During the six months it took me to self-publish, I was documenting every moment. I talked about everything from how I found an editor, how to format for an ebook and paperback and tips on writing. Slowly but surely, I accumulated subscribers that would later buy the book once it was released, simply because they’ve grown to trust me and the content I create.
Essence, the book that I had spent over three years writing, was going out into the public world where people could decide whether they loved it, or hated it. It was a terrifying thought knowing that Essence, something that had been so deeply private and personal for three years, was now out in public eye. In celebration of the release, I had ordered 100 paperbacks to sell at my book launch. It seemed like a bit of an over estimation, but I had done my homework. In preparation of the book launch, I sent copies of the book to reviewers online who were creating buzz about the novel before it was released.
Turns out 100 copies wasn’t an overestimation at all. At the book launch I was able to sell about 60 copies in five hours, and later sold the remaining 40 in the other signings I had scheduled for future events. Online I sold 36 copies in the first month alone. It wasn’t New York Times Bestseller numbers, but it was enough to keep me going.
Things started to build from there. I was able to schedule multiple signings and writing workshops where I could talk about my own personal process of novel writing. Eventually I became a common visitor to the Dean’s office of my high school, not because I was in trouble, but because a newspaper wanted to interview me. Stonebridge Press and Villager Newspapers featured me, front page, in every town that their papers covered.
Interviews came to me in odd ways, whether it be through the contact form on my website, or the Dean’s office of my high school. What I’ve learned is sometimes it comes down to luck and chance. One of those chances being when I had left my business card in a local bookstore, not really expecting much out of it, but soon enough I had a woman emailing me about doing a local television interview.
It wasn’t long before I started writing a second novel that would later earn the title of I am Mercy. It acted as a prequel to Essence, giving the backstory of how anEssence came to be. This new novel was a challenge in every way. Not only was I writing it while attempting to graduate high school, in one sane and non-emotional-wreak piece, but the novel just so happened to take place in 14th century France during the Black Plague.
I started writing I am Mercy shortly after being diagnosed with generalized anxiety disorder. For me, that meant I was terrified of going to school, and sometimes going to work. I couldn’t be left in a room alone—because then I would start to think. I am Mercy was a release. It was the only time I could think without it being dangerous. I found my way back to reality through writing, by first leaving reality.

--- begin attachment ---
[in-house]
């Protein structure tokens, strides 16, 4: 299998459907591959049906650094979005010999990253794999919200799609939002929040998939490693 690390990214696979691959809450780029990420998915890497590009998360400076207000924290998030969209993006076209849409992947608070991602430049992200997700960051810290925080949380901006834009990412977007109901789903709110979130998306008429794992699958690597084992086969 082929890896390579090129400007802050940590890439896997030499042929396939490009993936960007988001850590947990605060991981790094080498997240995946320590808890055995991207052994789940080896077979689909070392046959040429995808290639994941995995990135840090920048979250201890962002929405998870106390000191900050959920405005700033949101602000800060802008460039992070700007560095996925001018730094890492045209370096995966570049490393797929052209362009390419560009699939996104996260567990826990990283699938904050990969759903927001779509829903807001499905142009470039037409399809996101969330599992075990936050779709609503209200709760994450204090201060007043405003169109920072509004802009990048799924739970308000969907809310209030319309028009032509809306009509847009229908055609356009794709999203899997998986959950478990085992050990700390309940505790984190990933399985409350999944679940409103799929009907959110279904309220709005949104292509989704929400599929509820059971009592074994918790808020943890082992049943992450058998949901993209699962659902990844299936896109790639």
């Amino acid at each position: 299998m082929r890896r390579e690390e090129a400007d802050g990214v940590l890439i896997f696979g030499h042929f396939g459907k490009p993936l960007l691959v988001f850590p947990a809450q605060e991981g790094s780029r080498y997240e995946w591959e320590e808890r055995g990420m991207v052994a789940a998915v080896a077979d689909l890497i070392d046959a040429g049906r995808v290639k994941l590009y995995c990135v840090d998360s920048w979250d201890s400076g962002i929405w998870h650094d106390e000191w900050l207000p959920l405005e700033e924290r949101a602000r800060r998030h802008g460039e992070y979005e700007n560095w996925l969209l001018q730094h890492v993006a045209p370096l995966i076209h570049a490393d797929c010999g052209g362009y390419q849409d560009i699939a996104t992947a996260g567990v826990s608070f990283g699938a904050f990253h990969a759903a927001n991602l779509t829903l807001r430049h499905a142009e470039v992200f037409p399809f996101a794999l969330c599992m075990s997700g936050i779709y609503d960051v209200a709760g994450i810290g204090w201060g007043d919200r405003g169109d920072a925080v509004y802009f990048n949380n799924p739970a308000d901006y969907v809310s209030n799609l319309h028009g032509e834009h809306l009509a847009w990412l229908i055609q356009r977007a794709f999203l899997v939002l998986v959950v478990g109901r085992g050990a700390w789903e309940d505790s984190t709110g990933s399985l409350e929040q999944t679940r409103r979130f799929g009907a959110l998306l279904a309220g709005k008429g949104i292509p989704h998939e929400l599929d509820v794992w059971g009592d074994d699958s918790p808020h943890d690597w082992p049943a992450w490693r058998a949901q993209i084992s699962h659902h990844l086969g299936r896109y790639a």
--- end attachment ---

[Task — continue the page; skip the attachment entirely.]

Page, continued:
I wrote I am Mercy, never caring about how it came out, only knowing that it made me feel better. It became a place where I could process things that I normally wouldn’t be able to think about without having an anxiety attack.
The bulk of I am Mercy was written in four months. As a writer, there are some times when you feel obligated to write, and then there are other times when you have to write. Not because you have a 1,000 word count goal every day, but because if you don’t put your thoughts on paper, you feel incomplete. That’s what those four months were like.
I am Mercy was published on October 30th, 2015. It was a process handled while transferring colleges, working part-time, and learning to deal with my anxiety in a way that didn’t affect my daily life. In the end, I am Mercy found its ways to the shelves and to the hearts of many readers. Today I continue to write, just a few short months away from graduating college, with a third novel on the way.
It’s hard to look back at when I was younger and not realize that I had always wanted to be a writer. Even essays for school and college have become a fun task. Today writing is such a central part of who I am that I can’t go to the dentist without people finding out I write books. Because sometimes your dentist asks what major you study in college and assumes English means you want to be a teacher, so you tell them no, I want to keep writing books, and maybe even publish some non-fiction. And that’s when the conversation of how you wrote a book comes up, all the while your dentist is prying your mouth open to see if you brush and floss every day.